Gozo lands claimed by Abbazia ‘deregistered in public interest’

Finance ministry says deregistration of property titles claimed by medieval foundation was made in public interest

The Maltese government has kicked back against accusations of discrimination by the company that took control of a vast swathe of lands in Gozo, under control of a medieval fiefdom, when it deregistered its title over parcels of lands in Nadur.

The finance ministry said it had acted in the public interest when it issued a legal notice that cut off at the knees the 17th century foundation’s controversial claim on the lands.

The constitutional case concerns the Abbazia di Sant Antonio delli Navarra, the foundation whose property titles are owned by the company Carravan Ltd – comprising the Stagno Navarra heirs, former magistrate Dennis Montebello, and lawyer Carmelo Galea.

Through the Abbazia’s so-called ‘rector’ – the lawyer Patrick Valentino – the company in question is calling on the government and the Lands Registrar to reinstate the foundation’s title in Nadur, and declare a breach of rights, with compensation for damages allegedly suffered.

The case was filed as a reaction to the introduction of Legal Notice 73 of 2022 in February, which resulted in the revocation of all land registrations in a large area of Nadur, which included the Abbazia’s titles.

The introduction of that Legal Notice had been prompted by complaints made by several of the affected area’s residents, whose title over the land is being challenged by the businessmen who have joined forces with the Abbazia heirs, who claim the lands are theirs.

But the finance ministry has insisted its legal notice does not deny the Abbazia or Carravan its right to private property as guaranteed by the European Convention for Human Rights.

“Deregistration does not impugn the principle of peaceful enjoyment of possession... it did not preclude the applicants from the property title they are claiming, if this even exists. For the same reasons, deregistration does not create either control of or interference with the property the applicants claim they own,” the State Advocate told the Court.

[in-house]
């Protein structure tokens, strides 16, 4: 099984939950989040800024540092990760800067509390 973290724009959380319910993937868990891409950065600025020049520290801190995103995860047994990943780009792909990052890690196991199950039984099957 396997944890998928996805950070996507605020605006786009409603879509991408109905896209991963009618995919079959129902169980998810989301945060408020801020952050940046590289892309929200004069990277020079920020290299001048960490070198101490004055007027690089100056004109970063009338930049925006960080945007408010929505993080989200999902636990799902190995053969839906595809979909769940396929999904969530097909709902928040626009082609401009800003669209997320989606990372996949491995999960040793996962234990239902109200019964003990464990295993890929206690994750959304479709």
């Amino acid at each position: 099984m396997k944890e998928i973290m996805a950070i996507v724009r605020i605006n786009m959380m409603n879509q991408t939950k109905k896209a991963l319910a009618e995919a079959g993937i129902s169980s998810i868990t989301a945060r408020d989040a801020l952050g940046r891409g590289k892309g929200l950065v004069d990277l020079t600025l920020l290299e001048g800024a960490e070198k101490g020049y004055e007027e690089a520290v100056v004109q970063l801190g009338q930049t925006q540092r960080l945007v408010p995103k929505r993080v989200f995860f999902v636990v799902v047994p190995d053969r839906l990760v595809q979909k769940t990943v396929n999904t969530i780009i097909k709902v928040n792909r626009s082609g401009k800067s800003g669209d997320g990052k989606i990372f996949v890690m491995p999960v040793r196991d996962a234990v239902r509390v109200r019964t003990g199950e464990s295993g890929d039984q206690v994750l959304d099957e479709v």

“The deregistration has made been in the public interest, especially in consideration of the objectives that land registrations are expected to achieve; and creates a justified balance between the general interest, and the interest of those who like the applicants had a property registered in their name.”

The Abbazia – a foundation created in the 1670s by the noblewoman Cosmana Navarra to administer the lands for her heirs – alleges that the government’s legal notice was published right before the 2022 general election, in a bid to satiate “private individuals occupying the land... who instead of having recourse to judicial fora, launched a campaign on the media and in street protests to put pressure on the Government, resulting in the legislation that is being impugned.”

In the year 1675, Navarra entrusted the control of her land to the Abbazia, and also granted the Archbishop the power to appoint a rector to administer the lands for the benefit of the foundation – specifically a male descendant of Cosmana’s nephew Federico or, in his absence, a priest.

Fast forward to 1992, when Richard Stagno Navarra – claiming to be a descendant of Cosmana Navarra – demanded the right to be the Abbazia’s rector. The Archbishop’s Curia initially resisted the claims, and it was only in 2013 that it obtained a court judgement in 2013 confirming the Archbishop’s right to appoint the rector.

But in 2017, much to the consternation of the residents and farmers of the Gozo lands concerned, Archbishop Charles Scicluna accepted the Stagno Navarras’ ancestry claims, appointing the rector of their choice, lawyer Patrick Valentino, for the sum of €200,000 that is supposed to be ‘spent’ in pious acts for the repose of the soul of Cosmana Navarra.

As rector, Valentino immediately set out to transfer the Abbazia’s lands to Carravan, the company now developing the lands, which it also does by challenging property titles of homeowners in Qala and Nadur, with residents fighting their pretensions in expensive court cases.

The legal notice froze these registrations, bringing a stalemate to proceedings that for the time being, stopping Carravan from putting out the land for development as it did in Qala.

The legal notice was always set to be challenged in the Maltese courts, given that the LRA (land registration area) in Nadur registered in 2019 gave rise to property registrations that brought with them “legitimate expectations” of asset value.

LRAs are designated areas in Malta where an effective title to land must be registered by those who own it. Notaries register property sales falling inside LRAs within two weeks, whether they are a first-time or subsequent registration.

This also means that pretenders to a property’s title can challenge any registration by filing a caution against it.

After 10 years pass the first registration, that title is converted into a guaranteed title – as long as no caution was filed against that title during that period.